In the report, titled Horizon Scanning: What will higher education look like in 2020?, the Observatory on Borderless Education suggests that academic staff are likely to be employed part-time by several universities – often working remotely via the internet – rather than relying on a single employer.

“Changes in job structures may come with the embrace of the online revolution,” says the report, due to be published on 25 September, which is based on interviews with senior academics and university leaders.

Read full article.

Large Class Sizes Affecting NSS/Assessment Grades?

Lecture Theatre


Professor Graham Gibbs, who I worked with whilst working on the FASTECH project at Winchester – writing a series of pieces for Times Higher Education – this one on class sizes – worth reading:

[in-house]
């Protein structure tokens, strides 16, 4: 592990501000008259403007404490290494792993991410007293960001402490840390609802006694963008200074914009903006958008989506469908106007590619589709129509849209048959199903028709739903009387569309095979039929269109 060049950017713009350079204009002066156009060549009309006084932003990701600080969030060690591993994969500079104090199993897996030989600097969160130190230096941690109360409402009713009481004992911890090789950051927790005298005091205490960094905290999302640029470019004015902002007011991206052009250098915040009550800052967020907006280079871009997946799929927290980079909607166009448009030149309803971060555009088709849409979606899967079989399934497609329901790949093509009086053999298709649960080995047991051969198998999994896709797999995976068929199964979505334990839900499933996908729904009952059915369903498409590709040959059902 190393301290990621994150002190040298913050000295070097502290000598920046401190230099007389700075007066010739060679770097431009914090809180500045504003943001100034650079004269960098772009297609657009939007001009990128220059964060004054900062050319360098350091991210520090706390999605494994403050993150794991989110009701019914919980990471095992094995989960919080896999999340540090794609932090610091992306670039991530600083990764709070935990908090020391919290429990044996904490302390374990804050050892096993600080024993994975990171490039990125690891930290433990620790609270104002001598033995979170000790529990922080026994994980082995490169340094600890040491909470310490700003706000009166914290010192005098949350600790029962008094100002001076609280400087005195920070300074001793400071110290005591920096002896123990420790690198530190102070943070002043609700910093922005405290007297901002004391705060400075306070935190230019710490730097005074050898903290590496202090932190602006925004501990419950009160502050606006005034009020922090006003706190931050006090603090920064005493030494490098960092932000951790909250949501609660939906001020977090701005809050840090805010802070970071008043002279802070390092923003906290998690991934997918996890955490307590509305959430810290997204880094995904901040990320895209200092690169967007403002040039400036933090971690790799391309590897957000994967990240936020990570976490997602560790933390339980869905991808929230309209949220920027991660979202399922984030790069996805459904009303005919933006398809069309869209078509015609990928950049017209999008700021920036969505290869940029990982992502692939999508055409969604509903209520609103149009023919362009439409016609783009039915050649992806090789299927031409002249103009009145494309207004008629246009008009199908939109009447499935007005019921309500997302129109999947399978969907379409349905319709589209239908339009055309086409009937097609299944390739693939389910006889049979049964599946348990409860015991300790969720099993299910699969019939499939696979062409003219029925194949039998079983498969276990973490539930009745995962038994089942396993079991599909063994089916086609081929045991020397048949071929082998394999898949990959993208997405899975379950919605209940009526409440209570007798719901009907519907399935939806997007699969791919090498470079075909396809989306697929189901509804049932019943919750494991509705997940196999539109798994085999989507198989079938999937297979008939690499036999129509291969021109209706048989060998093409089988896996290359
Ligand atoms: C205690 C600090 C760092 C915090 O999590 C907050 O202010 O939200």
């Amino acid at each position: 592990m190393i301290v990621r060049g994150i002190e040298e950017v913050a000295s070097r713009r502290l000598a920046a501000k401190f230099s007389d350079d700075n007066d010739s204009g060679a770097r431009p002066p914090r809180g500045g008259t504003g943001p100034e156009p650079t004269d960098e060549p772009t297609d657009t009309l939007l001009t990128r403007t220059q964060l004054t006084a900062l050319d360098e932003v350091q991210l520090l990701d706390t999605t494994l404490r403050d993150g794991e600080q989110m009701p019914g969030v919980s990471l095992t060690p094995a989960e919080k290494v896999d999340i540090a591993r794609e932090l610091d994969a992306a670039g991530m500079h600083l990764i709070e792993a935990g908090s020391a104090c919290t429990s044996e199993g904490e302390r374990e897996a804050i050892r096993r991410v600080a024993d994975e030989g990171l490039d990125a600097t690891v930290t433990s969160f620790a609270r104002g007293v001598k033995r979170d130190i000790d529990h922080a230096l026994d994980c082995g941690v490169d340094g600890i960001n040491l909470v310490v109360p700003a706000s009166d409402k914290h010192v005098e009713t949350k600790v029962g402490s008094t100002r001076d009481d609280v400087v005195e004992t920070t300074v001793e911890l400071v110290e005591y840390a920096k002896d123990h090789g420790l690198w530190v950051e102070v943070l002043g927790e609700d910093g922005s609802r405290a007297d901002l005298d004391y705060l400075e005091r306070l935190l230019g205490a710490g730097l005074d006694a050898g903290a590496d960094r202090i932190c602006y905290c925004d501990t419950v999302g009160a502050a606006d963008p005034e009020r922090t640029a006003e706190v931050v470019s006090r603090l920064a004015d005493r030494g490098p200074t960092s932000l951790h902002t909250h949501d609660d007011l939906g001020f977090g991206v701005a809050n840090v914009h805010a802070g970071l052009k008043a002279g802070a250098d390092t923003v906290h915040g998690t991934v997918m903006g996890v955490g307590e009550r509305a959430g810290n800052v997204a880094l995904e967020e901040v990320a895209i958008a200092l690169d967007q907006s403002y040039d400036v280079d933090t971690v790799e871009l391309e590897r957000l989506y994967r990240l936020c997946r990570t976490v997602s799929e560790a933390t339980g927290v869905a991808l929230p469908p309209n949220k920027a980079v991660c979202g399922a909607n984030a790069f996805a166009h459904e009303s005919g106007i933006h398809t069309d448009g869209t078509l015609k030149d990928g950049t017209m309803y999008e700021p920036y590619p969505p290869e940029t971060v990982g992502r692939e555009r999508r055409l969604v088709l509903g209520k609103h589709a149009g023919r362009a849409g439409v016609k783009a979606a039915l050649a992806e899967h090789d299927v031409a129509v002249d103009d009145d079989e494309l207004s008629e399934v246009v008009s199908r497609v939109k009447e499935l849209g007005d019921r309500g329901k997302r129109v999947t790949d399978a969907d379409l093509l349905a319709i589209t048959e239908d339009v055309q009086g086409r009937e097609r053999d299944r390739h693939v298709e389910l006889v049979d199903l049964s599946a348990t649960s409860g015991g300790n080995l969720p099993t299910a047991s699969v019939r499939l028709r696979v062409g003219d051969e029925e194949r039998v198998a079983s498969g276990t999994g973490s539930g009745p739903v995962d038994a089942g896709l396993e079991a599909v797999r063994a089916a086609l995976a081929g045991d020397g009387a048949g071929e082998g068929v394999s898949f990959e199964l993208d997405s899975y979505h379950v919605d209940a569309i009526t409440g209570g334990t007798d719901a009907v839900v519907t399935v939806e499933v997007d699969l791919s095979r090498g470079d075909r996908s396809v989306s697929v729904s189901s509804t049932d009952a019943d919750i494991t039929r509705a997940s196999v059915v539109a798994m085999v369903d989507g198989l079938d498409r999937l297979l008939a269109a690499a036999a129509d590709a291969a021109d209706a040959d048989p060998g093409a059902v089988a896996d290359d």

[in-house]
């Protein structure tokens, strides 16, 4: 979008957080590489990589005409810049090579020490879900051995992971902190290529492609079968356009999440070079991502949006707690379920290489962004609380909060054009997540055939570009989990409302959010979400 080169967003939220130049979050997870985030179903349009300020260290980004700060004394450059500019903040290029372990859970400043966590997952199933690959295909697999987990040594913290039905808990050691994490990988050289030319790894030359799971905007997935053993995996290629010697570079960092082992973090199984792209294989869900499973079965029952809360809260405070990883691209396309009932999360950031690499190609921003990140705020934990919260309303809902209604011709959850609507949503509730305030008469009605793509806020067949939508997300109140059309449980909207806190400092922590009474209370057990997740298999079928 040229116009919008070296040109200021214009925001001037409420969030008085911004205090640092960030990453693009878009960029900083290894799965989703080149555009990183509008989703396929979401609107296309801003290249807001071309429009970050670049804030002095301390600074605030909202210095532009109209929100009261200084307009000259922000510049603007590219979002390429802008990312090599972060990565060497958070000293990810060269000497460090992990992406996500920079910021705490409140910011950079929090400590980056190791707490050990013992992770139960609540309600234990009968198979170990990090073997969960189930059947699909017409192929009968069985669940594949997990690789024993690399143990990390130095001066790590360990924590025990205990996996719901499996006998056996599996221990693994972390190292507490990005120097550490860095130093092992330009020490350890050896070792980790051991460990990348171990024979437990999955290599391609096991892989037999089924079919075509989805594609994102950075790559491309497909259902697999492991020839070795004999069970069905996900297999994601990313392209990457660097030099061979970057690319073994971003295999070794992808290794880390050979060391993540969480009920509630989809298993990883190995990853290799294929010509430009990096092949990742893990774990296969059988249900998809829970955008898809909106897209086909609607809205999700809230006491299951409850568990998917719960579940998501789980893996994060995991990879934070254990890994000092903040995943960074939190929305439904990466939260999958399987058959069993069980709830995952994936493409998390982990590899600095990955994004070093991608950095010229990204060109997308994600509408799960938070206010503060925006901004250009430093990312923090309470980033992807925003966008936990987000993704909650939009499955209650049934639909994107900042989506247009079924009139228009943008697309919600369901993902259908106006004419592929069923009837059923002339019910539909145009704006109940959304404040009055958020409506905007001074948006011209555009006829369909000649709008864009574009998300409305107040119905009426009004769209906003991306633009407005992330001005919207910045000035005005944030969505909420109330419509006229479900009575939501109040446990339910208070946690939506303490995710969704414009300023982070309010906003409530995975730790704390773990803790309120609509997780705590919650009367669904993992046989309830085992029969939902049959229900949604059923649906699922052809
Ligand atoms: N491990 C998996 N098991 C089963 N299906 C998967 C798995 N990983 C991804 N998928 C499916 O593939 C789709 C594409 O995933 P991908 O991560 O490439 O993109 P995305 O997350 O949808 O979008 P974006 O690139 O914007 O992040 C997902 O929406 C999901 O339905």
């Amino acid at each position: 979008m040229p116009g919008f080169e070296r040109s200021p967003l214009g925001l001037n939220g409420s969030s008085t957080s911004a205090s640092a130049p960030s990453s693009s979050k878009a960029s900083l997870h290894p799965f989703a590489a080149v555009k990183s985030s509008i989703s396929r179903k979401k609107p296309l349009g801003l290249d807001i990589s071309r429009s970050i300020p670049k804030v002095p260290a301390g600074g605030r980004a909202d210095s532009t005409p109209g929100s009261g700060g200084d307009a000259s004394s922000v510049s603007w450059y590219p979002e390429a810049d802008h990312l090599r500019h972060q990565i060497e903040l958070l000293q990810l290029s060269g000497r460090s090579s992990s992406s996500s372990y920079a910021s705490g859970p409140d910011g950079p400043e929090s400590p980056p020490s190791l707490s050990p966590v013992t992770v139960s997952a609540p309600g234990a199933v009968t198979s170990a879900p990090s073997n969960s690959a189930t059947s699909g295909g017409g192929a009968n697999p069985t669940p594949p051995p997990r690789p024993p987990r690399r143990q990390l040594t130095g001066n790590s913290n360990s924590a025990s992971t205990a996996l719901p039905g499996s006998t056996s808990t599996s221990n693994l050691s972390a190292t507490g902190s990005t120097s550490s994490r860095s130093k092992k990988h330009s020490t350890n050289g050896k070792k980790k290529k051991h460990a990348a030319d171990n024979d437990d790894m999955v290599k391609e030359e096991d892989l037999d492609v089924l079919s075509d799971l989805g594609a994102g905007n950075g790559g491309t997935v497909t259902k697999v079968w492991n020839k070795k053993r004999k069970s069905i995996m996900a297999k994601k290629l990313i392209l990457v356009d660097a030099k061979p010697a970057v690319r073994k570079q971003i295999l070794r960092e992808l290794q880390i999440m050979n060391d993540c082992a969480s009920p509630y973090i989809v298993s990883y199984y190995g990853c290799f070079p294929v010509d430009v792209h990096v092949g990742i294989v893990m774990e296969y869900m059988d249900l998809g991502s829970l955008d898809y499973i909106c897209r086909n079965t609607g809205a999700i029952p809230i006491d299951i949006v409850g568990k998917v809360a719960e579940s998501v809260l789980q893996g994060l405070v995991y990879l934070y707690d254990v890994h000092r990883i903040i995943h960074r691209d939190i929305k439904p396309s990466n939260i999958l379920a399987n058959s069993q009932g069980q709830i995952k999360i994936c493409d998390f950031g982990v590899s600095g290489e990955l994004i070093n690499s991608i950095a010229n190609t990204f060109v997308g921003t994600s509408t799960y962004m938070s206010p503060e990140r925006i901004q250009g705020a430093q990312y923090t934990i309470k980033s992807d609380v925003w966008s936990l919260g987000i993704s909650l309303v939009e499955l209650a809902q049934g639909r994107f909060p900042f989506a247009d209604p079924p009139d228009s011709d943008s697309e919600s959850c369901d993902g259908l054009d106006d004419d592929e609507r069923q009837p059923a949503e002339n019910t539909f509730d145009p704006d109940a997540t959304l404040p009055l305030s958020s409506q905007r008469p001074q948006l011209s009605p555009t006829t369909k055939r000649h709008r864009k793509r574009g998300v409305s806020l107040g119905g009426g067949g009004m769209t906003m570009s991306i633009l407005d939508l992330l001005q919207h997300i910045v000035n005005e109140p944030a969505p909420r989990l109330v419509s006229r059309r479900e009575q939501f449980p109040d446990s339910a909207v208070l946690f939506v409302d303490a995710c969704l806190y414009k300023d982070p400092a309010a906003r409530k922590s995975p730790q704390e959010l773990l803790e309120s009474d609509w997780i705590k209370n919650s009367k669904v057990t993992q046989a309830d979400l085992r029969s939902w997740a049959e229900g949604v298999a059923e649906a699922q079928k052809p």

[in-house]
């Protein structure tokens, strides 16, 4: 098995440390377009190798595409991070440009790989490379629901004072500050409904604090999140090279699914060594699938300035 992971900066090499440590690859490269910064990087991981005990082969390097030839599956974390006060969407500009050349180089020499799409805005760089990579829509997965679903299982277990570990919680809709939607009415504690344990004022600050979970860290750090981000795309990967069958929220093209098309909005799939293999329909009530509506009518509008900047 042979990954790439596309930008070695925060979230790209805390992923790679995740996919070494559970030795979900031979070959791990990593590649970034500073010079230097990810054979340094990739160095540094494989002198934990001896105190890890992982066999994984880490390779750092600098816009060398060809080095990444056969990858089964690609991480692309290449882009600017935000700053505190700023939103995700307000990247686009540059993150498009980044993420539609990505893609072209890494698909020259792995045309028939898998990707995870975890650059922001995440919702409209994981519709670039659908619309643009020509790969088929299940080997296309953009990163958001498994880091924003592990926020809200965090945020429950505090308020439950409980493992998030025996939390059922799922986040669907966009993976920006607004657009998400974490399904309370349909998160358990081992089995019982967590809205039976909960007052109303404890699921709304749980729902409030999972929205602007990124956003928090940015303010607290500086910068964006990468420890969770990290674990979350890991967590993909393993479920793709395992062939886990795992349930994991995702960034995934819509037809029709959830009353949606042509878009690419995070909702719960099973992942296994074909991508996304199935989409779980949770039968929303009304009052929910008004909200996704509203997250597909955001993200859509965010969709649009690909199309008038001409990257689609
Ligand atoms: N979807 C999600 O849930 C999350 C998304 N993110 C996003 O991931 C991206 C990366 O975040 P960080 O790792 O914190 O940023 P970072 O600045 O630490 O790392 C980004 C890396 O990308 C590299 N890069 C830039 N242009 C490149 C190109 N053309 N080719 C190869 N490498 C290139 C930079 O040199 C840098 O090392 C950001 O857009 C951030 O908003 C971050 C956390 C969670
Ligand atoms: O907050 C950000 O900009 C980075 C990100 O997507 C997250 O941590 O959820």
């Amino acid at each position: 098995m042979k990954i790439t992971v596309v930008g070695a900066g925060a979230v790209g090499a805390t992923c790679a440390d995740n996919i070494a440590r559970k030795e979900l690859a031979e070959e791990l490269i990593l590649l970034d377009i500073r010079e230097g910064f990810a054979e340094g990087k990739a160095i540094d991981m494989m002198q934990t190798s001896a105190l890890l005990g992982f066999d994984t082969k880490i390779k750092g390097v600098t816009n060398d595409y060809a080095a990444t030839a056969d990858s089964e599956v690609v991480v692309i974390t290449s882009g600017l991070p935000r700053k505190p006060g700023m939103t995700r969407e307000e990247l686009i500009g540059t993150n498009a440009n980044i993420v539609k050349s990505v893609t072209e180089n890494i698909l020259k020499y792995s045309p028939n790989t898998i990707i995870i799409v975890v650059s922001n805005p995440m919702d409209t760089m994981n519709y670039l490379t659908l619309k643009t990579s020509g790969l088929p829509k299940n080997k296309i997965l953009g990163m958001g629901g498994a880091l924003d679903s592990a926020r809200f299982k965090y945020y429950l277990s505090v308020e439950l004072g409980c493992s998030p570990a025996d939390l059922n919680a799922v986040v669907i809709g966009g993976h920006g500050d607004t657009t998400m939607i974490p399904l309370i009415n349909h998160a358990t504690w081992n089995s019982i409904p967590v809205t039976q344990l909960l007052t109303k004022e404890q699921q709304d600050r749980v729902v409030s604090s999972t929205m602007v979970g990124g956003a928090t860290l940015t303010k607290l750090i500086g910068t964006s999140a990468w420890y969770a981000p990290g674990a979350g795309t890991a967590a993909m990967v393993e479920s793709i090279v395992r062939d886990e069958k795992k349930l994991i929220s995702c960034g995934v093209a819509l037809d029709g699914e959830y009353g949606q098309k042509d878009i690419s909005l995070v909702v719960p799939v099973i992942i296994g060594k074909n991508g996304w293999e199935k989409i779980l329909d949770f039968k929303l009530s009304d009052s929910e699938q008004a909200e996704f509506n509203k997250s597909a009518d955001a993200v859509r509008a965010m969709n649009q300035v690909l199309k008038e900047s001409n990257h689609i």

Average school class sizes are used in international league tables as indicators of national commitment to education. And school classes of a similar size to those in UK higher education are rarely found outside developing countries.

The effects of class size are greatest for younger pupils and are least, but still substantial, for those aged 18 or over. Studies of what goes on in higher education discussion classes as they get bigger still reveal a predictable pattern of fewer students saying anything, and the little they do say being at a lower cognitive level (checking facts, for example, rather than discussing ideas).

Students in larger classes have been found to take a surface approach (attempting to memorise) to a greater extent and a deep approach (attempting to make sense) to a lesser extent. Higher education students judge teaching to be less good in large classes – even those led by teachers who gain good ratings when they teach smaller classes. So if managers hope to improve National Student Survey scores by rationalising course provision, they have their work cut out.